Fredericksburg resident Jean Krohn, 80, was reunited with her long-lost brother, Glen McRoberts, 85, thanks to the technology available through the Internet.

She said although she occasionally thought about her birth family, she had never wanted to track down or contact any of them because she thought they didn’t want her.

Wed
16
Mar

Panic Room(s)

By Matt Ward

 

New release “10 Cloverfield Lane” — dubbed a blood relative to the 2008 monster movie “Cloverfield” by producer J.J. Abrams — couldn’t be farther from its spiritual sibling.

The film falters in its final moments, when it abandons the visual and narrative structure that director Dan Trachtenberg has created. This results in a poorly sequenced, generic ending more befitting a second-rate horror movie. His insistence on tying this spiritual sequel back to its predecessor changes the entire tenor of the film — not for the better.

At its high points, the film evokes the best elements of a “Twilight Zone” episode and Alfred Hitchcock’s “Rear Window.” Confined to small, terror-inducing spaces deep underground, “10 Cloverfield Lane” is a cinematic master course in paranoia.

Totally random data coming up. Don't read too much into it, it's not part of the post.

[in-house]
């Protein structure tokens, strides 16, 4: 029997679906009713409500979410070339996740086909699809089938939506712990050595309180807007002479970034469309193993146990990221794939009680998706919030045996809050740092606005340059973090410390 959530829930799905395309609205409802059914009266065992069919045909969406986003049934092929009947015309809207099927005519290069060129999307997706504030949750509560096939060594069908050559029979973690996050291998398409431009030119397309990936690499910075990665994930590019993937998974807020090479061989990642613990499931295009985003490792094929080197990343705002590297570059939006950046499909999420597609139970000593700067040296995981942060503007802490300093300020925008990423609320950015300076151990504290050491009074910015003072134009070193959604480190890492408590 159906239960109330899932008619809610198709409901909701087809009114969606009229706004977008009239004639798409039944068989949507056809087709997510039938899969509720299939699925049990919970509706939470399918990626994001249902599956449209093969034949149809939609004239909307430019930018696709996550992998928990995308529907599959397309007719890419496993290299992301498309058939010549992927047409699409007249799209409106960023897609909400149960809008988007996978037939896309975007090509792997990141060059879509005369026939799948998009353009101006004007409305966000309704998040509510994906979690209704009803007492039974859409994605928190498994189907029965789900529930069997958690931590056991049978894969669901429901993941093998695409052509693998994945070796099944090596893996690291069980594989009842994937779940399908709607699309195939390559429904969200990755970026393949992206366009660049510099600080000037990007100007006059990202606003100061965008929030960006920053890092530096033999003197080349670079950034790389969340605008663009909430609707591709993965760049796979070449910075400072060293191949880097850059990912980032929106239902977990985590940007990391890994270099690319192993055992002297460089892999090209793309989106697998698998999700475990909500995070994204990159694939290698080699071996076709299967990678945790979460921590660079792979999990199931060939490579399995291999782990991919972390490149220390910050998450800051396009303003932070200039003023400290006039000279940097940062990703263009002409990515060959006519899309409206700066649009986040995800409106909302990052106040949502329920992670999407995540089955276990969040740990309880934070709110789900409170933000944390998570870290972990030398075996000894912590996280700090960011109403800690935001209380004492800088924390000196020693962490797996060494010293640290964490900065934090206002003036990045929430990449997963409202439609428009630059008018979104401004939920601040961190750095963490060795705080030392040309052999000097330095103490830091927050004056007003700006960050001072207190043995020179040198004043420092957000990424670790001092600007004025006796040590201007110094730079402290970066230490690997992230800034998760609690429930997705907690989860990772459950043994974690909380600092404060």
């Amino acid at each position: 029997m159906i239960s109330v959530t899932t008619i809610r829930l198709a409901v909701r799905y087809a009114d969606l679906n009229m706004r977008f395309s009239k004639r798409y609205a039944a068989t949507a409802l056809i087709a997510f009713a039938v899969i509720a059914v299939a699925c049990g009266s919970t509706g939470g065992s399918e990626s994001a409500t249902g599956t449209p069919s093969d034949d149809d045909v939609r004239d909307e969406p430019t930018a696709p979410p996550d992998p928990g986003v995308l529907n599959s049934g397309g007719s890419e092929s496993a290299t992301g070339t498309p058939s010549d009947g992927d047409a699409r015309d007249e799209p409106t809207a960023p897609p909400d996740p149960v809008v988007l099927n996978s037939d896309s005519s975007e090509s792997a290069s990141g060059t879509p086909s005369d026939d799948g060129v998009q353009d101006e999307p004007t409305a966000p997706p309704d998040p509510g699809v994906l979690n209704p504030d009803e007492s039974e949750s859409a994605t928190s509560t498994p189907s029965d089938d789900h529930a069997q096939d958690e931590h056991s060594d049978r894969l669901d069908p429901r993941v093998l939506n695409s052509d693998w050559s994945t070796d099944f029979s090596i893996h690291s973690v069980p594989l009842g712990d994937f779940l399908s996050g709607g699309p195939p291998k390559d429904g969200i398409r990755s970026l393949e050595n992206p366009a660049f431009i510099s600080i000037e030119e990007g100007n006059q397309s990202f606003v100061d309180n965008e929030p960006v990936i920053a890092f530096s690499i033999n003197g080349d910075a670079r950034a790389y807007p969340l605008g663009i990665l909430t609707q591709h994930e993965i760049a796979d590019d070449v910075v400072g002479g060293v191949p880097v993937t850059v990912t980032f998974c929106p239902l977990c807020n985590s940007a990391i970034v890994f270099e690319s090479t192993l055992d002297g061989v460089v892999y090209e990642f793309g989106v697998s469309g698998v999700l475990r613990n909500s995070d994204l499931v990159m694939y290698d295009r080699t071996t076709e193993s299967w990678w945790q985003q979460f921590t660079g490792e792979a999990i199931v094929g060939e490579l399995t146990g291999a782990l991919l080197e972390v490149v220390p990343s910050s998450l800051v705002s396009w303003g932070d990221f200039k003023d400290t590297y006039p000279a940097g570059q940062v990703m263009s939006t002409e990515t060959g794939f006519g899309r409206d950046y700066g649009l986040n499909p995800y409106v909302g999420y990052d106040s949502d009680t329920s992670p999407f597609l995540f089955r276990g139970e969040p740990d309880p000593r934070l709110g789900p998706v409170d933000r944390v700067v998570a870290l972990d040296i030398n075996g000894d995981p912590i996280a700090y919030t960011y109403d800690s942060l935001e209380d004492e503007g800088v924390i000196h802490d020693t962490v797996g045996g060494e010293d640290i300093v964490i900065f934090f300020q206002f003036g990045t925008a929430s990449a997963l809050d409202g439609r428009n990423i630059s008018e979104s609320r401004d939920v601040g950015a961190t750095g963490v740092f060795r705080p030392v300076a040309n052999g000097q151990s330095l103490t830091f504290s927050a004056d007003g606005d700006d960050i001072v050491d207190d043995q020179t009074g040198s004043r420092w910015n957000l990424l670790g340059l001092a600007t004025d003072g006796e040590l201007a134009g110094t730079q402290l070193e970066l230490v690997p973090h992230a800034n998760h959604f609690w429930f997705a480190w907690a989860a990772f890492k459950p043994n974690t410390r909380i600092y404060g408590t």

Wed
16
Mar

Kites soar high at LBJ State Park

Wed
16
Mar

Kammlah ranks 10th in nation

Fredericksburg resident Sadie Kammlah, 13, recently competed in the U.S. Archery Junior Olympic Archery Development (J.O.A.D) Indoor Nationals being held across the nation this month.

 Kammlah shot Saturday, March 5, at Texas A&M University and placed first in the female cub division in compound bows. With that win, she is now currently ranked 10th in the U.S. rankings for her age division.

She also placed first at the Texas State Archery Association or TSAA State Championships. 

 

For more on this story, read this week’s print and online editions of the Fredericksburg Standard-Radio Post. If you are a print subscriber, your full online subscription is free. All you need to do is call 830-997-2155 to get a password. If you are not a subscriber, call 997-2155 or click on the ‘Subscribe’ button on the left side of the home page and sign up today!